Unanswered Prayers and the Prosperity Gospel

So I’m sitting on the bus on the way to work when a woman sits next to me. Turns out she is a sister-in-Christ. After identifying one another as Christians, she revealed to me that she was in seminary.

Go Metro!

She was telling me about the things she was learning there and how blessed she had been by them. It’s good to hear testimony like this, I thought. One of the things she learned was that if you need something (in her case a car) all you have to do is ask God for it and He’ll give it to you.

Of course, the implication is clear that if He doesn’t then you don’t have enough faith (a favorite text is Matthew 17:20). A lack of faith is the cause of unanswered prayer.

It became evident that she was being instructed by a seminary awash in the so-called Prosperity Gospel.

David Van Biema and Jeff Chu of TIME magazine (via Albert Mohler) accurately describe it as a philosophy whose,

emphasis is on God’s promised generosity in this life and the ability of believers to claim it for themselves. In a nutshell, it suggests that a God who loves you does not want you to be broke.

She then told me that God had given her a brand new car because she had enough faith to ask.

I then asked her “Do you think God didn’t remove Paul’s thorn because he lacked faith?” Pregnant pause.

Her response was a variant of “Well, the Lord works in mysterious ways.” Right…

Though this happened some months ago, I was reminded of it last night as I read J.I. Packer’s classic, Knowing God.

Here’s what Dr. Packer wrote in regards to God answering the prayers of His children,

Our Father in heaven always answers his children’s prayers in the form in which we offer them. Sometimes we ask for the wrong thing!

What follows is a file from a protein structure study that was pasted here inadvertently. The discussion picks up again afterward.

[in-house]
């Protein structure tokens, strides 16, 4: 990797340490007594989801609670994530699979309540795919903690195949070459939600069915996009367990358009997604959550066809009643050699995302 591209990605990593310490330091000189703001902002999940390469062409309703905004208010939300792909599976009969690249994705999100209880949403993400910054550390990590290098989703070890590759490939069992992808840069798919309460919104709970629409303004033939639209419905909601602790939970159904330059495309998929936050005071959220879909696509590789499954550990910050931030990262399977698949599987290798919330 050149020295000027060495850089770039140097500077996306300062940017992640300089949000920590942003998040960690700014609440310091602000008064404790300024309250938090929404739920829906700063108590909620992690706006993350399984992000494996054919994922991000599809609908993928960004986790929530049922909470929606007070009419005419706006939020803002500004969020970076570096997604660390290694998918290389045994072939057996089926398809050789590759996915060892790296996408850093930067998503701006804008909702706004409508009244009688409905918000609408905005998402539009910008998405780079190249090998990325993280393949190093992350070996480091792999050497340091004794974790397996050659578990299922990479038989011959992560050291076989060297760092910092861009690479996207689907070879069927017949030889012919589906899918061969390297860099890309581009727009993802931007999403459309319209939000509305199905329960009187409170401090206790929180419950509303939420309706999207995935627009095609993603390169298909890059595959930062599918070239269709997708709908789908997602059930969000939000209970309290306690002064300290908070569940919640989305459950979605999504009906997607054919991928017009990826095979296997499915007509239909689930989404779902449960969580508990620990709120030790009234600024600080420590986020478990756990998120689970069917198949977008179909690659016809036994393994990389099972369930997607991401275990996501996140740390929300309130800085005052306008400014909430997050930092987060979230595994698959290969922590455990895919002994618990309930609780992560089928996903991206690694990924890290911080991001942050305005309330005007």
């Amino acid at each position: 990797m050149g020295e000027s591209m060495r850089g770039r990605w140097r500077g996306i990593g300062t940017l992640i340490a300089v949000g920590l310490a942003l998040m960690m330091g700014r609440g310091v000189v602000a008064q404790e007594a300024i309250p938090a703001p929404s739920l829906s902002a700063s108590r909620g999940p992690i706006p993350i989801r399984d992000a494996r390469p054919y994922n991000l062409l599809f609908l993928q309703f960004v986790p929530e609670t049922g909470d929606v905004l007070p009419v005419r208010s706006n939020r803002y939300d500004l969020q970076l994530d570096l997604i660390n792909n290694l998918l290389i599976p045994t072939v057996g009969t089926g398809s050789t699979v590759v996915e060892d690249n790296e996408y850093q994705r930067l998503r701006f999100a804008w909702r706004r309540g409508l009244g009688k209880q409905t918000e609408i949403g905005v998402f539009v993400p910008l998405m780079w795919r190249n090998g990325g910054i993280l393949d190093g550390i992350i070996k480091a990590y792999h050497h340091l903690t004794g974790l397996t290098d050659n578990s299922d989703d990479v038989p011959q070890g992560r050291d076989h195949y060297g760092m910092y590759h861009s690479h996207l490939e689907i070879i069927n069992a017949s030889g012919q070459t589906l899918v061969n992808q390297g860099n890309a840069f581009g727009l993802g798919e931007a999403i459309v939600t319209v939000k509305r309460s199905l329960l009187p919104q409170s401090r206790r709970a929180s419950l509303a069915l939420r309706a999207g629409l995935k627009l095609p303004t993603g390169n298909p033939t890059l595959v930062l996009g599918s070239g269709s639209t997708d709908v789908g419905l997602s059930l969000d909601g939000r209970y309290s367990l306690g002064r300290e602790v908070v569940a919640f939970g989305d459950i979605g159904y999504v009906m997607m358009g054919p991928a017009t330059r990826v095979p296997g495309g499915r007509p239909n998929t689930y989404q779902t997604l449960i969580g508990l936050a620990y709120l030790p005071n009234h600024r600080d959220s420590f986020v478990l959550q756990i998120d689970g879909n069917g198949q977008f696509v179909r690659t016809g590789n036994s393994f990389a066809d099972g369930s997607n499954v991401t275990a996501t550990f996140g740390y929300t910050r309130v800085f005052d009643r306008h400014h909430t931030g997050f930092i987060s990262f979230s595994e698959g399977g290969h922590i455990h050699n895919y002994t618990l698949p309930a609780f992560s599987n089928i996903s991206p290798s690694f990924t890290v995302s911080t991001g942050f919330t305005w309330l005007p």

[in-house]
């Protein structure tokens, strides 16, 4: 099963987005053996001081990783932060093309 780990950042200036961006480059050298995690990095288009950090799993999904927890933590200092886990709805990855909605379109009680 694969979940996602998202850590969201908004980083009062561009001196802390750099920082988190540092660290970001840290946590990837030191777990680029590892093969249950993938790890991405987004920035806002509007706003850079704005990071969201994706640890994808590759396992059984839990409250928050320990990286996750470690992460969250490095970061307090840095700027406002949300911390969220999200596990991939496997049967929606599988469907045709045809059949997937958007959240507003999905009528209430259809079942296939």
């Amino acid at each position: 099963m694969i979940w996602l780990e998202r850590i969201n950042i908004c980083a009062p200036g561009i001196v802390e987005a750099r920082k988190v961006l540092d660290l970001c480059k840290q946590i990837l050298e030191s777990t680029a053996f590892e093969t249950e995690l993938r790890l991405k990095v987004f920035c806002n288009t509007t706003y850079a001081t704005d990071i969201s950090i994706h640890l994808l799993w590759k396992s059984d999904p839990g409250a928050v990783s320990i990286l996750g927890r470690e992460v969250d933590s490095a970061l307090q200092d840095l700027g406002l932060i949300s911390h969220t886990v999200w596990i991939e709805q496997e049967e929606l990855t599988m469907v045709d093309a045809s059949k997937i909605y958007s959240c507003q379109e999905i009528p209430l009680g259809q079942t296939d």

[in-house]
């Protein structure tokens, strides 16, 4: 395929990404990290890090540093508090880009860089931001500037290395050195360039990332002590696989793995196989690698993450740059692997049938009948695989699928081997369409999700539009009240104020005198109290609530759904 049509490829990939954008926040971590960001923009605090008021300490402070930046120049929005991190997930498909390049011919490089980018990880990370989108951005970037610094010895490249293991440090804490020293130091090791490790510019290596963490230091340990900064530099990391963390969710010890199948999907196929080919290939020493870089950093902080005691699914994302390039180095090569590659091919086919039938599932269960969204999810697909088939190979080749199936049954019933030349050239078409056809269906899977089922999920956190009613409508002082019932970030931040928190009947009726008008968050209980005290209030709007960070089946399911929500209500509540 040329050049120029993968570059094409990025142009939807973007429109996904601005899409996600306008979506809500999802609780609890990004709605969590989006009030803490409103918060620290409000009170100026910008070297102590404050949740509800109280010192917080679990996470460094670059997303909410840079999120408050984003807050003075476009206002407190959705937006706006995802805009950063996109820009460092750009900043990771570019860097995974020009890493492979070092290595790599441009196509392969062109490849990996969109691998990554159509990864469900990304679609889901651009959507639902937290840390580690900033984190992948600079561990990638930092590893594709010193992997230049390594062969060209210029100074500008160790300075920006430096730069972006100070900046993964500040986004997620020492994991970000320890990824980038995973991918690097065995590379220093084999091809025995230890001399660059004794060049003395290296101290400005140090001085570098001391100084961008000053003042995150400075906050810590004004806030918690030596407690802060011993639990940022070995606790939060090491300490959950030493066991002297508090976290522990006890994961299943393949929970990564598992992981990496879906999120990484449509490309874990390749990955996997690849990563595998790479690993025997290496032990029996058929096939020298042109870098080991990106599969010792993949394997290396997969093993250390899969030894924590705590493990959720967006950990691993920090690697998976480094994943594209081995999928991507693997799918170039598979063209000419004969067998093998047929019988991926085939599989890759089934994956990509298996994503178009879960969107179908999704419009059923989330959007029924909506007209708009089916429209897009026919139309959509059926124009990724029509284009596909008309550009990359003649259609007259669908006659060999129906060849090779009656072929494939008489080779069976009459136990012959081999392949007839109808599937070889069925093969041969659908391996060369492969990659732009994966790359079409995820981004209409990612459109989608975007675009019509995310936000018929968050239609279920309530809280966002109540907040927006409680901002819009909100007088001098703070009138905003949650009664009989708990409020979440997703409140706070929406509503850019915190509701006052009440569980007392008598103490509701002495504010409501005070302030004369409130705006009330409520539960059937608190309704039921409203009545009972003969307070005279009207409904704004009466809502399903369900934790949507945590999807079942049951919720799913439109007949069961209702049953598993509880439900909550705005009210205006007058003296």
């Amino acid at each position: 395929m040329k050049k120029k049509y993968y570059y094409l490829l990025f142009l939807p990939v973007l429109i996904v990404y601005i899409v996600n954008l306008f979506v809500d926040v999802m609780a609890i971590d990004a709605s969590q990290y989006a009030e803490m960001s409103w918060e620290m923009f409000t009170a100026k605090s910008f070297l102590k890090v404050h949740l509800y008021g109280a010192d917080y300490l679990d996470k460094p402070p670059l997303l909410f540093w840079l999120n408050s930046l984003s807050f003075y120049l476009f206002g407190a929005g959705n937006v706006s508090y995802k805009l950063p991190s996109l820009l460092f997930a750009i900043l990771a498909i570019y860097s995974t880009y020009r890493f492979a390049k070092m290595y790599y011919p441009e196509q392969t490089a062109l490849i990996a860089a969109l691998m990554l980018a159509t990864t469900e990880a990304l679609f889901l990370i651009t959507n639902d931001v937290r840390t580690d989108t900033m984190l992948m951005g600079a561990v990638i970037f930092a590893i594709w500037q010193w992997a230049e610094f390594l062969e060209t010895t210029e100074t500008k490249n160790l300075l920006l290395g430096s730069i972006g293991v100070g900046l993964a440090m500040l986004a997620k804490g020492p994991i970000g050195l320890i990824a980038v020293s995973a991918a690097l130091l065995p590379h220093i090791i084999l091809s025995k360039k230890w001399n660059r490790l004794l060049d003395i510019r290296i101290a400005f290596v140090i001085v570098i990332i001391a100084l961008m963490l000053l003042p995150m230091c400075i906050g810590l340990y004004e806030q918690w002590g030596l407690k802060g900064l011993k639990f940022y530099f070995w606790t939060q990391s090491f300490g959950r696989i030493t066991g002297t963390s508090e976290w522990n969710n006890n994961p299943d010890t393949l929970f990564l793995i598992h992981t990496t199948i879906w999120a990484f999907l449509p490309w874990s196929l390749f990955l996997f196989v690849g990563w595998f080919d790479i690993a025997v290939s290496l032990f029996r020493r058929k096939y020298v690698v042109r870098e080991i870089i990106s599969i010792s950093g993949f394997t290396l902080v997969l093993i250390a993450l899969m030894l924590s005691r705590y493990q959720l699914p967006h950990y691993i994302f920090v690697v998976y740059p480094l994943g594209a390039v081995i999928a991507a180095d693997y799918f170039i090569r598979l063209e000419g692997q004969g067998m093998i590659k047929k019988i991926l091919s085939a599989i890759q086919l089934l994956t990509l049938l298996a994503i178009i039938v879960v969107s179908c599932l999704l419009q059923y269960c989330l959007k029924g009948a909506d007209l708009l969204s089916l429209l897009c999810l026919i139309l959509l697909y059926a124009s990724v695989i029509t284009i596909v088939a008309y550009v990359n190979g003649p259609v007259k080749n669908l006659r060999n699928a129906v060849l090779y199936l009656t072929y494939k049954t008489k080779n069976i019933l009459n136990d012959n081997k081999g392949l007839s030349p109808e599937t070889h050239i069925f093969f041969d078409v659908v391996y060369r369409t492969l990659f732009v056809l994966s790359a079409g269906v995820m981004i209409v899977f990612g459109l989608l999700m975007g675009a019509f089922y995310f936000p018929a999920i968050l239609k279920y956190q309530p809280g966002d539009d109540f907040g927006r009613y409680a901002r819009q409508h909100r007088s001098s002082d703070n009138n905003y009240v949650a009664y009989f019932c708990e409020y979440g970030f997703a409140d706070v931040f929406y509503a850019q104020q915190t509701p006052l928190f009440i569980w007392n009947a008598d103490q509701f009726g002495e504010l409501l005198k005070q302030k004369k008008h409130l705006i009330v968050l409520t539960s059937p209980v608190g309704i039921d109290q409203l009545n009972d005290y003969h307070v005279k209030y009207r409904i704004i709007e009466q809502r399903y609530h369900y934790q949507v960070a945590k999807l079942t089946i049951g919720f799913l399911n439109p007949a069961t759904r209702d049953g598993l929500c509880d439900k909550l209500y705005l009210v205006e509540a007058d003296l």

It is God’s prerogative to give good things, things that do not come under these headings God, like any good parent, reserves the right to say, “No, not that; it wouldn’t be good for you–but have this instead.” Good parents never simply ignore what their children are saying, nor simply disregard their feelings of need, and neither does God; but often he gives us what we should have asked for, rather than what we actually requested.

Paul asked the Lord Jesus graciously to remove his thorn in the flesh, and the Lord replied by graciously leaving it and strengthening Paul to live with it (2 Cor. 12:7-9).

The Lord knew best!–and to suggest that because Paul’s prayer was answered this way it was not answered at all would be utterly wrong. Here is source of much light on what is sometimes miscalled “the problem of unanswered prayer”.

Advertisements

2 Responses to Unanswered Prayers and the Prosperity Gospel

  1. Caron says:

    You will probably appreciate the work of Justin Peters. He is considered to be an expert on the WoF movement and on his site you can watch an overview of his seminar entitled, “A Call for Discernment.” See: http://www.justinpeters.org.

    Justin gave his full length seminar at my church and comes highly recommended by my pastor, Dr. John MacArthur.

  2. katdish says:

    That, my friend, is an awesome post. I am uneasy with the growing popularity of the so called “Prosperity Gospel” which I believe gives those who subscribe to it the false impression that they can earn favor from God by works. Try explaining to a grieving mother or father that the reason their child died is because they didn’t have enough faith that God would heal them. Utter hogwash!

    Had a guy at work whose father had recently passed away. Whole family was praying for him, even had some people at work praying for him. One of his co-workers attended a prosperity gospel congregation and after the funeral she had the chutzpah to tell the guy that his father died because those praying didn’t have faith. Probably not the best thing to say, even if she mistakenly believed it.

Leave a Reply

Please log in using one of these methods to post your comment:

WordPress.com Logo

You are commenting using your WordPress.com account. Log Out / Change )

Twitter picture

You are commenting using your Twitter account. Log Out / Change )

Facebook photo

You are commenting using your Facebook account. Log Out / Change )

Google+ photo

You are commenting using your Google+ account. Log Out / Change )

Connecting to %s

%d bloggers like this: